It is also a relief to dispense with much of the bureaucratic overhead of the typical license negotiation red tape that usually accompanies a sales cycle in a proprietary vendor. We engage our customers for maintenance and support packages as our revenue stream – but it is usually during the prototyping stage after the initial due diligence confirms the product offering is a good fit. Our Nuxeo Connect subscription services are tiered and tailored to make sure we benefit when our customer begin realize value from their content application development and deployment–not months beforehand by chasing license revenue. We don't put up a barrier between our prospects/customers and their ability to investigate how the product meets their needs. Customers know their business better than a software vendor, and their ability to do fascinating and creative things with our platform constantly amazes us. We don't want to stop this innovation.
What are some of the key components of the open source way found in knowledge management and how have you applied them throughout your career?
The last few years of my career have been spent exploring how organizations–private or public sector–can figure out the right balance between free flow of information/content with the necessary privacy and security issues dictated by their industry or jurisdiction. How can companies get the maximum benefit from collaboration and information sharing without risking breaching confidentiality issues regarding personnel matters, trade secrets, safety and security concerns. The entire Enterprise 2.0 movement over the last few years has sought to find this balance – openness and transparency within corporate-appropriate boundaries. “Knowledge Management” was a huge buzz word in the 1990s, becoming a bit tarnished in recent years as it became co-opted by vendors and top-down taxonomy driven programs. But the central goals still have incredible relevance–especially as we continue to rush into an increasingly digital information economy.
Established open source projects and communities are well-tuned knowledge sharing ecosystems–finding their own culture and communication channels to get real work done–pushing innovation while respecting previous past work. The knowledge capture and communication environments–whether mailing lists, discussion forums, wikis, etc. all show tangible and real examples of diverse and geographically diverse individuals working for common goals and purpose. If the "social marketplace" is that online engagement between vendor and customer collaborating for product improvement, then I argue that they are exhibiting those qualities that the 1990s KM movement and today's Enterprise 2.0 movement have championed.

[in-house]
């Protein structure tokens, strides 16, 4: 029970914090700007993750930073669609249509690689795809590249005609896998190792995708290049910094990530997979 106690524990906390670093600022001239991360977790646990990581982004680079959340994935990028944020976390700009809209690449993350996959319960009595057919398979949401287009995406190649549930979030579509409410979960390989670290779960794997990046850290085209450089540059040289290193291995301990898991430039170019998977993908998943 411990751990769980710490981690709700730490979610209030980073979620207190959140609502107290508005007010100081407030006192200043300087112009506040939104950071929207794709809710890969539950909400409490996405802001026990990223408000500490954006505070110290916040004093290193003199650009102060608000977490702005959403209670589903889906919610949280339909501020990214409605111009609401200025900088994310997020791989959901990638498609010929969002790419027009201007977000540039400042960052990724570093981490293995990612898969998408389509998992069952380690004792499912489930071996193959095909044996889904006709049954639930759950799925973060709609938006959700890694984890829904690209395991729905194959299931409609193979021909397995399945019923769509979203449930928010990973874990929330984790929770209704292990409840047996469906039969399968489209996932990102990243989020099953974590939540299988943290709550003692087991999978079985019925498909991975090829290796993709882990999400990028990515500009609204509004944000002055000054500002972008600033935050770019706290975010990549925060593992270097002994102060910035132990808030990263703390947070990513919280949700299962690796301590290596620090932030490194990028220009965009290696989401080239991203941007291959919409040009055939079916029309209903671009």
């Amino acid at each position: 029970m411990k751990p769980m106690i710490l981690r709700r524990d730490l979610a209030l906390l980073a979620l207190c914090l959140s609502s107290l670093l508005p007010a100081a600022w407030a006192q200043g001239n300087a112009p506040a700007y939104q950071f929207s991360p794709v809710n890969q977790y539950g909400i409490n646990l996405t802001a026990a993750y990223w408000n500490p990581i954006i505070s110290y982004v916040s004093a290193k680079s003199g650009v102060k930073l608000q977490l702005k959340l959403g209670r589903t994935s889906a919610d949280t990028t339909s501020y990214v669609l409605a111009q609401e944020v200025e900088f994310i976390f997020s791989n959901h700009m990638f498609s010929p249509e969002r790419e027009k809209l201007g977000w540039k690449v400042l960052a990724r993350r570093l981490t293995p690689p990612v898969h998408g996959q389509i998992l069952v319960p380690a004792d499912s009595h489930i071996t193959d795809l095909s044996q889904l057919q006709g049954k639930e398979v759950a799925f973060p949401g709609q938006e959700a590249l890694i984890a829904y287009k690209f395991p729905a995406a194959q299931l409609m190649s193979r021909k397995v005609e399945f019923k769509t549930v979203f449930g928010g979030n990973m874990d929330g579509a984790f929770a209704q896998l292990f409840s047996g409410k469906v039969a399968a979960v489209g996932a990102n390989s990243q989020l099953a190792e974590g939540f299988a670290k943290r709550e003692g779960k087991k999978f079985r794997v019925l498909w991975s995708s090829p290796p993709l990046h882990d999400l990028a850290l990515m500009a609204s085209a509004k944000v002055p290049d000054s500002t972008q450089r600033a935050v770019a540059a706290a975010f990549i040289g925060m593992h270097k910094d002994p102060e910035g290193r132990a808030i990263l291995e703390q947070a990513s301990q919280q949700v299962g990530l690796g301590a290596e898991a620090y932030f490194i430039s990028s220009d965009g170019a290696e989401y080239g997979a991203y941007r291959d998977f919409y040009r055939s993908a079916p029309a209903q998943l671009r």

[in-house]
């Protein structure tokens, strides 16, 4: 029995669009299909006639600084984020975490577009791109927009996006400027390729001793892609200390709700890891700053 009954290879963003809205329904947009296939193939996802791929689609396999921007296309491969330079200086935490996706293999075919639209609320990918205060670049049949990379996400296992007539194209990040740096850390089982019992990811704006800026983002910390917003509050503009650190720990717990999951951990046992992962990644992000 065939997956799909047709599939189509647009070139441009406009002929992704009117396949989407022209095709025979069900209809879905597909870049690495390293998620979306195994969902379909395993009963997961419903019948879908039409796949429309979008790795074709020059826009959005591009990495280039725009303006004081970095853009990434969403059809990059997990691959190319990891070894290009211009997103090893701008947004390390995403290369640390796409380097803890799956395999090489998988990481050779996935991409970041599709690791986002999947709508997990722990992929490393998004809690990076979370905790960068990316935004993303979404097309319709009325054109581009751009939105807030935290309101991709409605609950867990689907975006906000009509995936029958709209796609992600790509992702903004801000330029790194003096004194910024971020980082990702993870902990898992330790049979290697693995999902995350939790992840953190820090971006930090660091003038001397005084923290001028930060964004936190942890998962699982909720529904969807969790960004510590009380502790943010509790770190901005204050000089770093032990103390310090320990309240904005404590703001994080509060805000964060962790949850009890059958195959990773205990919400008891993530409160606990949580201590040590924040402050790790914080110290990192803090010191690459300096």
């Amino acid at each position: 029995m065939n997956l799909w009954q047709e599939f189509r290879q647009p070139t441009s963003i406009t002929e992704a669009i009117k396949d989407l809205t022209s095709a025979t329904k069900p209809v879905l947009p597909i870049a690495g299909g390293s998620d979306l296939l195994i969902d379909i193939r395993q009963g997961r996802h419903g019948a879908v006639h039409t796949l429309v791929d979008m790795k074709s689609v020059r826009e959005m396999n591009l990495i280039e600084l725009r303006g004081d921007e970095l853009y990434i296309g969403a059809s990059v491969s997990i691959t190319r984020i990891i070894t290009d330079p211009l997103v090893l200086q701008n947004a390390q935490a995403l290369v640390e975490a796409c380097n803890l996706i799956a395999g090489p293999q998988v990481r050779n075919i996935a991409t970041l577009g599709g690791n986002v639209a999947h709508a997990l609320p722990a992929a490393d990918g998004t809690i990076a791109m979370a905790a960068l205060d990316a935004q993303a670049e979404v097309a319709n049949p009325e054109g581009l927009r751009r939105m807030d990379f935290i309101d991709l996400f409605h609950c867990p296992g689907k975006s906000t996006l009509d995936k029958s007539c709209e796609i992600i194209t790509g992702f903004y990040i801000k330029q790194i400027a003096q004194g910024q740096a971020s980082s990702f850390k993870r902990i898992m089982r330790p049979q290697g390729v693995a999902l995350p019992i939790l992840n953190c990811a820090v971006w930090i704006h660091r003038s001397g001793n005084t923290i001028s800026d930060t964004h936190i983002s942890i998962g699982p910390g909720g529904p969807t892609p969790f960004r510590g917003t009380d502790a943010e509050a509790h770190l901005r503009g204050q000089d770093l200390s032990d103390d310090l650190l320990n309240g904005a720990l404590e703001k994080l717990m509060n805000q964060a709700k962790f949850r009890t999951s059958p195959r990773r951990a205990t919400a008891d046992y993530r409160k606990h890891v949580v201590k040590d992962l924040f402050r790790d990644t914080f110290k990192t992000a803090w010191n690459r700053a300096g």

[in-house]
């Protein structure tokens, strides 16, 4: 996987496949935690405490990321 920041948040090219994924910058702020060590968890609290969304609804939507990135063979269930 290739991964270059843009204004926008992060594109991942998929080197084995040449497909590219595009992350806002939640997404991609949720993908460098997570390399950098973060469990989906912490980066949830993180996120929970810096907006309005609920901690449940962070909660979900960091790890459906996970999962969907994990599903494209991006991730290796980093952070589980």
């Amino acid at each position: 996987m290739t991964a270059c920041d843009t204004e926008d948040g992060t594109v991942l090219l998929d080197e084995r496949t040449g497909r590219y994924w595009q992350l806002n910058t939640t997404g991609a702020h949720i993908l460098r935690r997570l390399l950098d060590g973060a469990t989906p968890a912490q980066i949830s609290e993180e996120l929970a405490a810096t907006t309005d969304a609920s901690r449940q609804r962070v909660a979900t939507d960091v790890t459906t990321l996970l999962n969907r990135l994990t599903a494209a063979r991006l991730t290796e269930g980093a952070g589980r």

We noticed you have some interest in history. What is the earliest application of the open source way you've come across in your studies?
Some interest in history is a good way to put it :-) . . . I've been professionally trained as an historian–not a developer. My PhD (though regrettably incomplete) dissertation was on the evolution of Access to Information/Freedom of Information laws in the mid-20th century, so the concept of openness and transparency has always been incredibly important to me. The ability for individual citizens to ask for and receive accurate and timely responses from their elected officials is essential to democracy and educated decision-making. Secrecy breeds bad behaviors and practices. One of my favorite quotes is from former U.S. Supreme Court justice Louis Brandeis, “sunlight is said to be the best of disinfectants.” If we believe in–and encourage–citizens or consumers or business decision makers, to be educated and aware, it means we encourage questions, inspection of data/code, fresh analysis of assumptions. If we as software vendors expect our customers to run mission-critical systems on our platforms, ensuring they have the ability to verify and validate its security and quality is an obvious advantage.
My passion for history and the preservation of human artifacts also plays into what I see as a critical coupling of open standards along with open source. Accessibility and preservation of content and data for the long term–decades or even centuries will be the massive challenge our online culture faces. As we move further away from physical media and printed artifacts, the need for long-term preservation of our digital legacy and footprint for future generations becomes essential. How ironic and tragic would it be that this age of information overload becomes the Dark Ages 2.0 when formats and device incompatibilities render the bits and bytes unreadable by tomorrow's historians.